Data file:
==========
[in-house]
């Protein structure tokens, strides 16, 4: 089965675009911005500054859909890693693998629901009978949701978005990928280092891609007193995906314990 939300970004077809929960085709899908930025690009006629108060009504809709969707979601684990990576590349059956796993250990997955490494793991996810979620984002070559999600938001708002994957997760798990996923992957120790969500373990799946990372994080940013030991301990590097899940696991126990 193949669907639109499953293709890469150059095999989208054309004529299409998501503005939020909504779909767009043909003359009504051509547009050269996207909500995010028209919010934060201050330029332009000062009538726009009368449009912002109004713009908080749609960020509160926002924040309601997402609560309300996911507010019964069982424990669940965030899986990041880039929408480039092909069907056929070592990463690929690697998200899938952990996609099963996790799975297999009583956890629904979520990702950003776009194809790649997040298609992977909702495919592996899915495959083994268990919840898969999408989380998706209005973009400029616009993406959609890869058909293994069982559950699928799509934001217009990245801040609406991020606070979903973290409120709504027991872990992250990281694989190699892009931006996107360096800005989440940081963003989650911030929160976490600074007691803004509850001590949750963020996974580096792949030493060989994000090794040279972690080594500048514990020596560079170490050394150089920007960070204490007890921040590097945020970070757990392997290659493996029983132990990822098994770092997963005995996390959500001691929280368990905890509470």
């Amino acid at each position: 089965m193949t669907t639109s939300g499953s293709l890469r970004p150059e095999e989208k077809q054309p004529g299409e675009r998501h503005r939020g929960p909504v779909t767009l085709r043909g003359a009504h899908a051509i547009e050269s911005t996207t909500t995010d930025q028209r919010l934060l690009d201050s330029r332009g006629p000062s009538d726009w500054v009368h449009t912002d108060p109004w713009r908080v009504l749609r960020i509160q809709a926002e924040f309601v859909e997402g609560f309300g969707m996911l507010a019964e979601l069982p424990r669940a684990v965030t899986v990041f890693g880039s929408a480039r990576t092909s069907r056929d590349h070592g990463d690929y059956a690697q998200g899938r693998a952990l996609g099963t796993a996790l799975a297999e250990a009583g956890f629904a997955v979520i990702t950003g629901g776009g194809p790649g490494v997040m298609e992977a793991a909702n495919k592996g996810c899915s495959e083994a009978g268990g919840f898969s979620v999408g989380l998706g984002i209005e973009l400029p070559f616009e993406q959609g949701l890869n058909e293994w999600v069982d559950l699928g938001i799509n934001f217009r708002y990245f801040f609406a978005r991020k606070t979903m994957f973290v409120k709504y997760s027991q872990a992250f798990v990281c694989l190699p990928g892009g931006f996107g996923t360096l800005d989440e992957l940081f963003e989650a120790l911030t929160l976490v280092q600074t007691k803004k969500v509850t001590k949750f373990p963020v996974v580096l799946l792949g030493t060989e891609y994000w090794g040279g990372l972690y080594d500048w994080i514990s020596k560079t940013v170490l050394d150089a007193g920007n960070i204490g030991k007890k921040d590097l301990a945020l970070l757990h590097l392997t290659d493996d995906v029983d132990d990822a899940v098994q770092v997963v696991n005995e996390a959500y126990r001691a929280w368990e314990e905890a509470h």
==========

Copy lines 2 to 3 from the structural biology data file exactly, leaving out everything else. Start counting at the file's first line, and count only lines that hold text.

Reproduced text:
């Protein structure tokens, strides 16, 4: 089965675009911005500054859909890693693998629901009978949701978005990928280092891609007193995906314990 939300970004077809929960085709899908930025690009006629108060009504809709969707979601684990990576590349059956796993250990997955490494793991996810979620984002070559999600938001708002994957997760798990996923992957120790969500373990799946990372994080940013030991301990590097899940696991126990 193949669907639109499953293709890469150059095999989208054309004529299409998501503005939020909504779909767009043909003359009504051509547009050269996207909500995010028209919010934060201050330029332009000062009538726009009368449009912002109004713009908080749609960020509160926002924040309601997402609560309300996911507010019964069982424990669940965030899986990041880039929408480039092909069907056929070592990463690929690697998200899938952990996609099963996790799975297999009583956890629904979520990702950003776009194809790649997040298609992977909702495919592996899915495959083994268990919840898969999408989380998706209005973009400029616009993406959609890869058909293994069982559950699928799509934001217009990245801040609406991020606070979903973290409120709504027991872990992250990281694989190699892009931006996107360096800005989440940081963003989650911030929160976490600074007691803004509850001590949750963020996974580096792949030493060989994000090794040279972690080594500048514990020596560079170490050394150089920007960070204490007890921040590097945020970070757990392997290659493996029983132990990822098994770092997963005995996390959500001691929280368990905890509470």
């Amino acid at each position: 089965m193949t669907t639109s939300g499953s293709l890469r970004p150059e095999e989208k077809q054309p004529g299409e675009r998501h503005r939020g929960p909504v779909t767009l085709r043909g003359a009504h899908a051509i547009e050269s911005t996207t909500t995010d930025q028209r919010l934060l690009d201050s330029r332009g006629p000062s009538d726009w500054v009368h449009t912002d108060p109004w713009r908080v009504l749609r960020i509160q809709a926002e924040f309601v859909e997402g609560f309300g969707m996911l507010a019964e979601l069982p424990r669940a684990v965030t899986v990041f890693g880039s929408a480039r990576t092909s069907r056929d590349h070592g990463d690929y059956a690697q998200g899938r693998a952990l996609g099963t796993a996790l799975a297999e250990a009583g956890f629904a997955v979520i990702t950003g629901g776009g194809p790649g490494v997040m298609e992977a793991a909702n495919k592996g996810c899915s495959e083994a009978g268990g919840f898969s979620v999408g989380l998706g984002i209005e973009l400029p070559f616009e993406q959609g949701l890869n058909e293994w999600v069982d559950l699928g938001i799509n934001f217009r708002y990245f801040f609406a978005r991020k606070t979903m994957f973290v409120k709504y997760s027991q872990a992250f798990v990281c694989l190699p990928g892009g931006f996107g996923t360096l800005d989440e992957l940081f963003e989650a120790l911030t929160l976490v280092q600074t007691k803004k969500v509850t001590k949750f373990p963020v996974v580096l799946l792949g030493t060989e891609y994000w090794g040279g990372l972690y080594d500048w994080i514990s020596k560079t940013v170490l050394d150089a007193g920007n960070i204490g030991k007890k921040d590097l301990a945020l970070l757990h590097l392997t290659d493996d995906v029983d132990d990822a899940v098994q770092v997963v696991n005995e996390a959500y126990r001691a929280w368990e314990e905890a509470h």